Business service management vendor Managed Objects has announced that it has developed an innovative concept called myCMDB (configuration management database), which is currently in beta test with a selection of Managed Objects customers.
IT service management and BSM play no small part in the quality of information that is held in a CMDB. Ensuring the validity and accuracy of this information is a management task that typically requires an administrator-type role, even for organisations with just a few thousand end-user devices.
The myCMDB concept uses the social networking approach of forming groups of individuals that share a common interest, which in the case of end users could be all of those in a particular role, geography, or department. Although individuals can be a part of several different groups, they can only join by invite, thereby ensuring that each group consists of only those individuals identified as directly impacted by any change.
The idea of using this community-based approach introduces a number of interesting concepts and challenges.
First, the commonly held belief is that the best person to confirm the accuracy of information is the user of the equipment. This idea has some merit provided that the information verification process can be made simple and easy to use. It cannot pre-suppose that the end-user understands the technical description of an asset, let alone a configuration item. Therefore some common language must be used that enables both IT and the end-user to understand what it is they are talking about.
Second, as individuals change roles, the community must dynamically change in-line. The social networking principles must be maintained in this instance. There is no point devolving responsibility to the individual to maintain their own records if a central department manages the community register. This must be automatically managed by the business rules, designed so that community selection is driven from the HR system, for example.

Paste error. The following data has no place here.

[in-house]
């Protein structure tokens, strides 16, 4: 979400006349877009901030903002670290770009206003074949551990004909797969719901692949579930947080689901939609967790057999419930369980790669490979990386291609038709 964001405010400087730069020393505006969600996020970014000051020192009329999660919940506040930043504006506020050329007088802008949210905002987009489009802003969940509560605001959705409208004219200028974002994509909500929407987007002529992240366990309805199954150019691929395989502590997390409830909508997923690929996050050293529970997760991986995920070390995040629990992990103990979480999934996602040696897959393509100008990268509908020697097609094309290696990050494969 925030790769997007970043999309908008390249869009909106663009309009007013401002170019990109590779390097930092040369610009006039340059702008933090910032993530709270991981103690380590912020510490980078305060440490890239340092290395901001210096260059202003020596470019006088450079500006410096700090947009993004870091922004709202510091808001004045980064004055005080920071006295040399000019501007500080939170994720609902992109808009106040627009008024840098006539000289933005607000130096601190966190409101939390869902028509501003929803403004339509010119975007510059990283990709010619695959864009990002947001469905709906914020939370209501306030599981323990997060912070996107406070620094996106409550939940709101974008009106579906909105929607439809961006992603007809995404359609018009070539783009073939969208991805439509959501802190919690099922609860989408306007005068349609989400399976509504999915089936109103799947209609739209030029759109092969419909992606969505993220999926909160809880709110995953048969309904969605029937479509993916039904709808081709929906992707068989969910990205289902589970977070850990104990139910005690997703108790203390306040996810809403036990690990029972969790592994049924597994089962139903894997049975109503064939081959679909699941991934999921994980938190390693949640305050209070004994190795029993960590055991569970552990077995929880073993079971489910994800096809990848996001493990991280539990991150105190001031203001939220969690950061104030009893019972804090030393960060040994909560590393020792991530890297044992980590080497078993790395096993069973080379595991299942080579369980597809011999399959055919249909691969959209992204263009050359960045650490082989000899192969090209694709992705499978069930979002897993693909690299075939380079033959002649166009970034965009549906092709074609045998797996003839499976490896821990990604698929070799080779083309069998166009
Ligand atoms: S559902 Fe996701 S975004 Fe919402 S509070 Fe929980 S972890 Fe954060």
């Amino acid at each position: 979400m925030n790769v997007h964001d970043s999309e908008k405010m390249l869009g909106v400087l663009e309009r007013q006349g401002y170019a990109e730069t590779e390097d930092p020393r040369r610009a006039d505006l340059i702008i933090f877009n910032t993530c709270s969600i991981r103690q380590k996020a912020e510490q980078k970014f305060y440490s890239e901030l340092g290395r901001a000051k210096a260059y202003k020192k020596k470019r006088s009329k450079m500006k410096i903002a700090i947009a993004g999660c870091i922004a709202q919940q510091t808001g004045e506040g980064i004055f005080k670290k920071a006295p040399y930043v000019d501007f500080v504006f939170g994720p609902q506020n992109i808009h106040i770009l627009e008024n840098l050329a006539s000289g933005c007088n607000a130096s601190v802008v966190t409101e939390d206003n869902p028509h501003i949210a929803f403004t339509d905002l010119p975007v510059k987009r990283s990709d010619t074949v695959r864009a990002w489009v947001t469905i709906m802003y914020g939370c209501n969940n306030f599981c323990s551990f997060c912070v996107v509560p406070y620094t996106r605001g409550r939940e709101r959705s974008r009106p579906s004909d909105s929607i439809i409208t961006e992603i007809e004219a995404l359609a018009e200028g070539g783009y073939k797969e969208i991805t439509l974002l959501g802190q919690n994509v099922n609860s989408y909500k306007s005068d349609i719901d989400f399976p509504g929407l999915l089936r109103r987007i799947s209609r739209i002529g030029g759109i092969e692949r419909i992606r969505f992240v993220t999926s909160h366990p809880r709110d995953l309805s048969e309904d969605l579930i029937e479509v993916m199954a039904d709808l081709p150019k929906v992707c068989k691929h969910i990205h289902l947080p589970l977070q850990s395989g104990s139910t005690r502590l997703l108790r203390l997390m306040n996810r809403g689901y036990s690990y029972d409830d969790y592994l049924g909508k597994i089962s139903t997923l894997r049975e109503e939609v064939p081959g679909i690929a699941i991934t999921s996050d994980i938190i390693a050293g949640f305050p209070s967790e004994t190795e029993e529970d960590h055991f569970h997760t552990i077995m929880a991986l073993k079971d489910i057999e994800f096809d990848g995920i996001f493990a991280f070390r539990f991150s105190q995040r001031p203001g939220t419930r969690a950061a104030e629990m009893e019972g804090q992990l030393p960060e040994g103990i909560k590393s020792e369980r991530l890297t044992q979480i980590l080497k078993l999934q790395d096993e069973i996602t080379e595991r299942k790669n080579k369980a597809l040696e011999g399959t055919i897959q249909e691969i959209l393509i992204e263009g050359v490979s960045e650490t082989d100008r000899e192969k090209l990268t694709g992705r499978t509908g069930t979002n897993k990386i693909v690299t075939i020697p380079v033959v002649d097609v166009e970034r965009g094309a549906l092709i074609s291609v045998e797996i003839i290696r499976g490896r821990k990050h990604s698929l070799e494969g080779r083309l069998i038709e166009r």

Third, the concept of trust is implicit in this social model for asset management. However, behaviours may require some assistance, making the transition from a hierarchical management model to a more individually responsible social model. The use of incentives and sanctions may be required to ensure all individuals record the assets in use accurately and honestly. However, taking this model to the same level as Wikipedia, where anybody can update the information, is not currently considered as viable or desirable.
Finally, using this community approach, the impact of any change can be communicated directly to those that it will affect. The issue is: how will the knock-on effect be communicated? In some circumstances the loss of a service by one group causes downstream problems for other groups. Therefore, bridges between communities must be built in a full impact analysis scenario, and the downstream groups only informed when/if the problem will definitely impact them. Otherwise these groups could become swamped with messages and as a result end-users will stop using the tool.
This new social model for managing information collection and dissemination based on communities is a radical but interesting idea. The visionaries will see many other opportunities for this model, while others may consider it to be no more than a gimmick and point out many of the problems that its use raises.
However, this approach provides an opportunity for IT to break down the barriers that have previously existed between IT and its customers, and by using a community-based approach it can make IT more realistic to the end user in terms of cost and value.